Polysynth voice controller

The hardest thing right now is getting hold of paper. Fake t-shirts, booze and other crap, no problem, but finding a decent notebook is nearly impossible in the town of Patong. I found this at last (the killer bunny in the background is the daily art left by the cleaners):

So, we've looked at some of the tings we want to do on the voice card mcu, but what mcu should we use?

We have some initial requirements:
- dual SPI/I2C interface
- data flowing through the matrix should be 16 bit
- we want the run-through of the matrix to be fast to achieve a high output update rate, maybe as close to 44.1kHz as possible.

This last requirement may not be possible with "home made" samle and hold outputs but let's for the moment assume it is.

So far i have almost exclusively worked with the Microchip PIC16 and PIC18 MCU families. These are 8 bit, but it is still possible to work on 16 bit numbers. However, when it comes to multiplication of 16 bit integers, tings start taking a loooong time. In our matrix we want to do a lot of multiplications, so this is bad. To speed tings up we may precalculate a lookup table, but this would have too many entries to be possible, as the amount of ram available is very limited"

Another limitation is the maximum speed possible. From memory I think the maximum clock frequency for the 18F is around 40MHz. But each instruction takes 4 clock cycles, so the maximum speed is 10MIPS (million instructions per second). If we are aming for 44.1kHz, this leaves us with 226 instructions per refresh! Takling into account that multiplications take a lot of these and you quickly realize that the PIC18 doesn't quite cut it. I know the Matrix 12 probably does not have a lot more power than this, but it used 8 bit variables. If we did the same we could possibly make tings work, but we won't.

If we want to stick with the PIC family this leaves us three options - the dsPIC and PIC24, both 16 bit, and PIC32 which is 32 bit.

The PIC32 runs at up to 200MIPS, 20 times faster than the PIC18F. It packs a whooping 512kB of ram and has plenty of serial i/o and whatnot. It even has built in support for ethernet. Also, it can do 16bit x 16bit and 32bit x 16bit multiplications in 1 instruction! With 200MIPS we get 4535 instructions per update, so we should be able to use a quite large matrix.

So what are we waiting for? The PIC32 wins the shootout, right? Well, there are two things worth considering. First of all, the price. A PIC32 running at 200MIPS and with 512kB Ram costs close to $9 in quantities of 5000 and up. Not something that breaks the bank, but considering we need one per voice, it gets a bit expensive.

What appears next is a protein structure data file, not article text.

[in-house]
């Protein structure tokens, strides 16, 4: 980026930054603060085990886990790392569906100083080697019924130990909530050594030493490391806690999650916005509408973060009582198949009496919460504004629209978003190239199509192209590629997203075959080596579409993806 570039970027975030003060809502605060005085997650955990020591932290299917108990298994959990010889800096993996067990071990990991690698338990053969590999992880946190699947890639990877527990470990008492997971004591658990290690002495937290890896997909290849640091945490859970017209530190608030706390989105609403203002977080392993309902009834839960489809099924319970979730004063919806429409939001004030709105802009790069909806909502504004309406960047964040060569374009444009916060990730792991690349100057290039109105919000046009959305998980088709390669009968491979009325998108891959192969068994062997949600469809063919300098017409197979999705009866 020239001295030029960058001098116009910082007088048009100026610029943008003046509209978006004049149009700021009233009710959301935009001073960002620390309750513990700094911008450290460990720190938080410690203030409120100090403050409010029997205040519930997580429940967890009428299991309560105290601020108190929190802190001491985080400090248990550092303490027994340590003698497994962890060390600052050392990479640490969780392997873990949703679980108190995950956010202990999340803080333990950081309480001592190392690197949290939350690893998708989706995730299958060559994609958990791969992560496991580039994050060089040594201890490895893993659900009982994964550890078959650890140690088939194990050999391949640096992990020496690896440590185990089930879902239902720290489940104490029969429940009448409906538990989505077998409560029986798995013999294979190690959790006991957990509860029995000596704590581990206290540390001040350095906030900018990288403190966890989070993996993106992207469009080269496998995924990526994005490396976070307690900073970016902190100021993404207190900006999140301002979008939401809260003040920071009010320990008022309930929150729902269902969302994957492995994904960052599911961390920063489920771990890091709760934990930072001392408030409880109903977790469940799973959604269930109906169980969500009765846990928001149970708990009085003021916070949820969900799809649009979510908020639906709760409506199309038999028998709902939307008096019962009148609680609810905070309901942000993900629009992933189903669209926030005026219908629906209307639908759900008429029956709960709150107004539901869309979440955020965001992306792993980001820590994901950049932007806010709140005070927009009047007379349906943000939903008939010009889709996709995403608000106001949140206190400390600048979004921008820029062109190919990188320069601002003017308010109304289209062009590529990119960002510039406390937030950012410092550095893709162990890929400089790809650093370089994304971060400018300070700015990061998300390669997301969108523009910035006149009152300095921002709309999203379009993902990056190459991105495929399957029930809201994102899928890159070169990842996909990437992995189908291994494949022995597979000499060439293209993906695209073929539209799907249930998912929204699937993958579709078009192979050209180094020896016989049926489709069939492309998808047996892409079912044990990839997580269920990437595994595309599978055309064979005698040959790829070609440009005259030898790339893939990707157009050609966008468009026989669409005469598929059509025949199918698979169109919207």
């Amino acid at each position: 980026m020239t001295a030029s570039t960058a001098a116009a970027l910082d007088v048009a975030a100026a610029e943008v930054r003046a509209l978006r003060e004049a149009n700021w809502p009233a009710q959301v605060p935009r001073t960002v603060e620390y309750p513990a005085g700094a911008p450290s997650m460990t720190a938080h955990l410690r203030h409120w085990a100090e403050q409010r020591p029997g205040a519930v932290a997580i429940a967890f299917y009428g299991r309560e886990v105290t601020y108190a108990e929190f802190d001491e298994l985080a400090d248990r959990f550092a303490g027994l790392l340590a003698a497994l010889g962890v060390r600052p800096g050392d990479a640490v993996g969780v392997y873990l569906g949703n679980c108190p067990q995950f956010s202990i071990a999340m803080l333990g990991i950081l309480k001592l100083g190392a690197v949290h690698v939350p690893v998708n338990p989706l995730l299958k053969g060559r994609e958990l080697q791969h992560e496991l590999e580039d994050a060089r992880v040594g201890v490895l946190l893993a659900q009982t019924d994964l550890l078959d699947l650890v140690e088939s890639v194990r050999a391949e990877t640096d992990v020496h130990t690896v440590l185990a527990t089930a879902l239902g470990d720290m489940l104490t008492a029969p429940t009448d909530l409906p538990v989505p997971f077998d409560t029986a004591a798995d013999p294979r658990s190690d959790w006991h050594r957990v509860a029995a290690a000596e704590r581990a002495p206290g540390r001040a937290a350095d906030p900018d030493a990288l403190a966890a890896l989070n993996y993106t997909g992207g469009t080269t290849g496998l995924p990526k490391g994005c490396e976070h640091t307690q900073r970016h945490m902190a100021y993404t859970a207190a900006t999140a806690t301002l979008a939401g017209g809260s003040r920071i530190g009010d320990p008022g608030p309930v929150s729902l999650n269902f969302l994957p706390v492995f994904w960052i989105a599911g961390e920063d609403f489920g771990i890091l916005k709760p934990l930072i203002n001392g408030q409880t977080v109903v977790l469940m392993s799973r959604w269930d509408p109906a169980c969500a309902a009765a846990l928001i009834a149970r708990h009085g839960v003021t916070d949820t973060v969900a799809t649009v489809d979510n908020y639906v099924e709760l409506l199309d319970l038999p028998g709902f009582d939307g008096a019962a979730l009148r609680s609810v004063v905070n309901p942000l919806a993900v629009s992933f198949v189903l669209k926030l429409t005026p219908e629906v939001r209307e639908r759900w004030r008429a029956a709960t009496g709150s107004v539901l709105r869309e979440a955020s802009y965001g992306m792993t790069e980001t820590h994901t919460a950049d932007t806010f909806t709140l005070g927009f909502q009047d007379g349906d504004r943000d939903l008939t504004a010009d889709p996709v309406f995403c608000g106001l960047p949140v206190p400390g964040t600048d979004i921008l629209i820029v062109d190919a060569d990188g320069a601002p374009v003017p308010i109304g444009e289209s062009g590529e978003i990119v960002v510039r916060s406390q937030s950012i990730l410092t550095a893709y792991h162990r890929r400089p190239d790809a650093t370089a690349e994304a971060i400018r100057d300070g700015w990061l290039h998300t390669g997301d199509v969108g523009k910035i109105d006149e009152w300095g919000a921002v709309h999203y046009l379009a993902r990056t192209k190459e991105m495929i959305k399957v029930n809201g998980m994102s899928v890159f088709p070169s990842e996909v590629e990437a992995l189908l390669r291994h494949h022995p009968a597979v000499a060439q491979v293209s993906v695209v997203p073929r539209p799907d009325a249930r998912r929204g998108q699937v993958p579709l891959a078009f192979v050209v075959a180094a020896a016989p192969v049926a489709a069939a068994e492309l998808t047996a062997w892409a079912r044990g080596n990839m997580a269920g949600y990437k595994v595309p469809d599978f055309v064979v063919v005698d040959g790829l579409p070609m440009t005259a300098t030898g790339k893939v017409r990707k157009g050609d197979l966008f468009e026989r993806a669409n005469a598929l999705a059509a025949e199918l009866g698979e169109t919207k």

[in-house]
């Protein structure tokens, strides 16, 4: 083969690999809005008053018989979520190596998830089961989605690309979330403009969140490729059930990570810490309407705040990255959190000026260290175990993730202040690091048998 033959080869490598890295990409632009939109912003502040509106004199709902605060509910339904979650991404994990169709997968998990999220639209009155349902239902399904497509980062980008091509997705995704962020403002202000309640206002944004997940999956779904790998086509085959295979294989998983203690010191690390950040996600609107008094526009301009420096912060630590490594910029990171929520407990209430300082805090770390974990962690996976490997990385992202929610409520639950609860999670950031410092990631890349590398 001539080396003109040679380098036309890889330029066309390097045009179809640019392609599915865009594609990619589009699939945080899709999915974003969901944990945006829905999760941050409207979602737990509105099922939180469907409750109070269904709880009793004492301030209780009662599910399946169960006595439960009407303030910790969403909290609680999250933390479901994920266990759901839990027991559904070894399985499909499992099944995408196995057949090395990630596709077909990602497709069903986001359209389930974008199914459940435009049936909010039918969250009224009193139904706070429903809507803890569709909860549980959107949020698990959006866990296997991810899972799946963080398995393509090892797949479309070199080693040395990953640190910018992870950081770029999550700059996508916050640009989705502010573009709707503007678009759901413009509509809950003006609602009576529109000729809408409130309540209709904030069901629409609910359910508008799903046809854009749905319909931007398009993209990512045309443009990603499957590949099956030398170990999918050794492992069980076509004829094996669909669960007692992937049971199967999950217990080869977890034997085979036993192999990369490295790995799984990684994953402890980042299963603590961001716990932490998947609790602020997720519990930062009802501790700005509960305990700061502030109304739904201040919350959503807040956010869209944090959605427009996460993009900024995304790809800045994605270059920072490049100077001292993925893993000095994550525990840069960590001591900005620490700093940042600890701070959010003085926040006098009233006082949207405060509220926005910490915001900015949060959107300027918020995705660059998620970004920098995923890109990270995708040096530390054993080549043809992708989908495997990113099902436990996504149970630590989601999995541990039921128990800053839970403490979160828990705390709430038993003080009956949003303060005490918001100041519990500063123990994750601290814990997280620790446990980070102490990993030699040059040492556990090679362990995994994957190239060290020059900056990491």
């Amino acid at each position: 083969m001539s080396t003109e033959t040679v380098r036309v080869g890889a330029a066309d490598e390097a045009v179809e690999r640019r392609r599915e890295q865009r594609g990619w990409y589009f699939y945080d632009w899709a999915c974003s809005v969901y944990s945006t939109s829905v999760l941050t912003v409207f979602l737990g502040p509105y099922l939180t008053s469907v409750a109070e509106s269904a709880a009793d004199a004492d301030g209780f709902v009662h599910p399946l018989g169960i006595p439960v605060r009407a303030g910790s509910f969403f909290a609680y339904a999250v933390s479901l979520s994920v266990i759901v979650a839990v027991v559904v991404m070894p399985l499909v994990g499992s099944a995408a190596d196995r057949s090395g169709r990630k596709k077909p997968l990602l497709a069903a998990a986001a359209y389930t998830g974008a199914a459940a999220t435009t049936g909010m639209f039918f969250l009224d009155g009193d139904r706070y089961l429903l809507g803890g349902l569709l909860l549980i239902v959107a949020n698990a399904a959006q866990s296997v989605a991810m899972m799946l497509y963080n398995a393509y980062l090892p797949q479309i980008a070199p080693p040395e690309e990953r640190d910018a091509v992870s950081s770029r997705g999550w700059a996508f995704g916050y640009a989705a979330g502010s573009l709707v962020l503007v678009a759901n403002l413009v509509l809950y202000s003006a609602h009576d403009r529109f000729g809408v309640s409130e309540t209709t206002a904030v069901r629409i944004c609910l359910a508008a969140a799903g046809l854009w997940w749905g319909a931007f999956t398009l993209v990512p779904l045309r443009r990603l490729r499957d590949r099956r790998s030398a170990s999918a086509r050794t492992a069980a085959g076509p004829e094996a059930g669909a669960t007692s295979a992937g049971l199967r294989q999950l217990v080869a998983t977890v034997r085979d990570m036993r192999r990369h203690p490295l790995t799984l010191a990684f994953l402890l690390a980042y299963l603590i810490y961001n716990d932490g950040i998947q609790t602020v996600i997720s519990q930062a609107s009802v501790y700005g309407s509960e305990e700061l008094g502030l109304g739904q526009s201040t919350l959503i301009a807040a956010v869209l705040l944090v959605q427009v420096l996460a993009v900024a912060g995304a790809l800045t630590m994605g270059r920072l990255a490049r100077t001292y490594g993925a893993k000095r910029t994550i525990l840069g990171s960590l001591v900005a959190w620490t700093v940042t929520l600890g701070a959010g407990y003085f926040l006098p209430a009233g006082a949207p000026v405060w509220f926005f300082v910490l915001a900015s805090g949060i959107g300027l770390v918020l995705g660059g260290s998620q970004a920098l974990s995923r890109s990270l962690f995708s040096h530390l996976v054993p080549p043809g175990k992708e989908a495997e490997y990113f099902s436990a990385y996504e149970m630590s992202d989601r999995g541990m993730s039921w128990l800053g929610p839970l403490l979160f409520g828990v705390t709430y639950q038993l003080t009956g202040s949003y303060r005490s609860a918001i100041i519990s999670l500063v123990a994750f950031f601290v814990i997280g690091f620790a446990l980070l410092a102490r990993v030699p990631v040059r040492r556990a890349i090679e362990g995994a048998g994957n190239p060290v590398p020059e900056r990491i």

More importantly though, the PIC32 comes in surface mountable versions only. This makes it harder to prototype things. We may of course add in-circuit programming posibilities (and this is such a good idea that I would consider doing it any way) but it still is a bit of a hassle.

That leaves us with the PIC24 and the dsPIC. These are so similar that they share the same data sheet. The difference is that the dsPIC has a set of instructions specialised for digital signal processing, like doing large sum-products in a single instruction. Right now I see no use for this in our matrix (funny, as matrix multiplication is possibly something the dsPIC is very good at), so lets see if the PIC24 can do the job.

The PIC24 runs at up to 70MIPS, 7 times faster than the PIC18, so we get 1587 instructions per update. Not as much as we may have hoped for but still something. The PIC24 can also do 16bit x 16bit multiplication in one cycle (though i need to get this confirmed). It has two SPI interfaces and it comes in (among others) a 28pin through-hole version.  The cost is  around $3.50, which is a lot cheaper than the PIC32. All in all I am willing to give it a try. Except for having to redo the digital voice pcb much of the code and circuitry from a PIC24 version can be reused for a PIC32 version. One could also reduce the update frequency to get more time between updates. Besides, part of the fun is using a mcu with limited resources, you have to be clever :-)

søndag 18. januar 2015


I mentioned in the previous post that I want the synth to be like the Oberheim Matrix line with its software modulation matrix. Here is my take on it: The OMM (open modulation matrix) and its counterpart, the OMMNoM (OMM Node Manager).

The OMM is a piece of firmware running inside the mcu of each voice. It takes a set of inputs, constants, ramps/envelopes and function generators, and through a series of transformations calculates the CVs that control the voice. It is open in the sense that it is possible and easy to add input sources and transformations to the code and it has an open protocol so anything able to generate a simple string stream may be used to create the OMM model.

The OMMNoM is a program used to create the matrix. I envision this as a graphical tool running on a tablet. Through dragging and dropping nodes representing sources and transformations onto a canvas, and then connecting their inputs and outputs to each other and to cv outputs, one creates modulation matrices as advanced as the ones in the Oberheim Matrix line through a much more intuitive user interface.

In the matrix, any output may be connected to any input. Some nodes, such as summing and multiplication accept multiple inputs, while others, for example linear-to-exponential converters and cv outputs only have a single input. All nodes have one output, except the cv outputs which have none (or rather, they have a physical output that connects to the analog part of the voice). An output may of course be connected to any number of inputs.

So far I've thought of the following nodes:

External inputs
- midi controller messages